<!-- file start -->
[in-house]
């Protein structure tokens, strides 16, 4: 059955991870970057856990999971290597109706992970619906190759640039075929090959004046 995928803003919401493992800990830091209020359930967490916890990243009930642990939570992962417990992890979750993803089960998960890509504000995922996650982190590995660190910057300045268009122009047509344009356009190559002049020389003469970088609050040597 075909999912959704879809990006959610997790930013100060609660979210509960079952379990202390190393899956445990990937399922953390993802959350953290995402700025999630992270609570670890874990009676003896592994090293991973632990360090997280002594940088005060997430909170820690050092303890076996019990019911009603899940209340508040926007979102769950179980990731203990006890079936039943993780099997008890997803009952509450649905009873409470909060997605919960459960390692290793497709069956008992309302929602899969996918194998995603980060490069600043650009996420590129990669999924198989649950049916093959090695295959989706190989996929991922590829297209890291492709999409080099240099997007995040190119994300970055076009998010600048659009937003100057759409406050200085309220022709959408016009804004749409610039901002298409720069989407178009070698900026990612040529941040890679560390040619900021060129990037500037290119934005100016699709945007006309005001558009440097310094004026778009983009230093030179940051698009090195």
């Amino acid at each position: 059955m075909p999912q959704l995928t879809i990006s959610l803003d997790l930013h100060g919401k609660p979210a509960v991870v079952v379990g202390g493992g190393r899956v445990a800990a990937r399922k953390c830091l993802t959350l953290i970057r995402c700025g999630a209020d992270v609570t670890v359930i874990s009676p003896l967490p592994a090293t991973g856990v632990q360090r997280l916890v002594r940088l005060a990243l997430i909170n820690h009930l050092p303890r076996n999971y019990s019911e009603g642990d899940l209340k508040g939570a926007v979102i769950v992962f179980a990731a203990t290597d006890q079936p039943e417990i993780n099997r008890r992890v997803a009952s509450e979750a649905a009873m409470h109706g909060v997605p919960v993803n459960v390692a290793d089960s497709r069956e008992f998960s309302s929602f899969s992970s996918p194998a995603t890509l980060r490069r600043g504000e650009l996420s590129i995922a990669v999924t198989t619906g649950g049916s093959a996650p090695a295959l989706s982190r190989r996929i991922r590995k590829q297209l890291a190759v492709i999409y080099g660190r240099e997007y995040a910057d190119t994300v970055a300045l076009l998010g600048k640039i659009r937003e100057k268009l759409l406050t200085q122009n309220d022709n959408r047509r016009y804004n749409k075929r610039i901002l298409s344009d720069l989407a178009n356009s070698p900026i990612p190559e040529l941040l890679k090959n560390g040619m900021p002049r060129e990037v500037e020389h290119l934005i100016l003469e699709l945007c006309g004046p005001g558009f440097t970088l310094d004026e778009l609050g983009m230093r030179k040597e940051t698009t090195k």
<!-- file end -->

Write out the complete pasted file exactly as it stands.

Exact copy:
[in-house]
């Protein structure tokens, strides 16, 4: 059955991870970057856990999971290597109706992970619906190759640039075929090959004046 995928803003919401493992800990830091209020359930967490916890990243009930642990939570992962417990992890979750993803089960998960890509504000995922996650982190590995660190910057300045268009122009047509344009356009190559002049020389003469970088609050040597 075909999912959704879809990006959610997790930013100060609660979210509960079952379990202390190393899956445990990937399922953390993802959350953290995402700025999630992270609570670890874990009676003896592994090293991973632990360090997280002594940088005060997430909170820690050092303890076996019990019911009603899940209340508040926007979102769950179980990731203990006890079936039943993780099997008890997803009952509450649905009873409470909060997605919960459960390692290793497709069956008992309302929602899969996918194998995603980060490069600043650009996420590129990669999924198989649950049916093959090695295959989706190989996929991922590829297209890291492709999409080099240099997007995040190119994300970055076009998010600048659009937003100057759409406050200085309220022709959408016009804004749409610039901002298409720069989407178009070698900026990612040529941040890679560390040619900021060129990037500037290119934005100016699709945007006309005001558009440097310094004026778009983009230093030179940051698009090195």
């Amino acid at each position: 059955m075909p999912q959704l995928t879809i990006s959610l803003d997790l930013h100060g919401k609660p979210a509960v991870v079952v379990g202390g493992g190393r899956v445990a800990a990937r399922k953390c830091l993802t959350l953290i970057r995402c700025g999630a209020d992270v609570t670890v359930i874990s009676p003896l967490p592994a090293t991973g856990v632990q360090r997280l916890v002594r940088l005060a990243l997430i909170n820690h009930l050092p303890r076996n999971y019990s019911e009603g642990d899940l209340k508040g939570a926007v979102i769950v992962f179980a990731a203990t290597d006890q079936p039943e417990i993780n099997r008890r992890v997803a009952s509450e979750a649905a009873m409470h109706g909060v997605p919960v993803n459960v390692a290793d089960s497709r069956e008992f998960s309302s929602f899969s992970s996918p194998a995603t890509l980060r490069r600043g504000e650009l996420s590129i995922a990669v999924t198989t619906g649950g049916s093959a996650p090695a295959l989706s982190r190989r996929i991922r590995k590829q297209l890291a190759v492709i999409y080099g660190r240099e997007y995040a910057d190119t994300v970055a300045l076009l998010g600048k640039i659009r937003e100057k268009l759409l406050t200085q122009n309220d022709n959408r047509r016009y804004n749409k075929r610039i901002l298409s344009d720069l989407a178009n356009s070698p900026i990612p190559e040529l941040l890679k090959n560390g040619m900021p002049r060129e990037v500037e020389h290119l934005i100016l003469e699709l945007c006309g004046p005001g558009f440097t970088l310094d004026e778009l609050g983009m230093r030179k040597e940051t698009t090195k």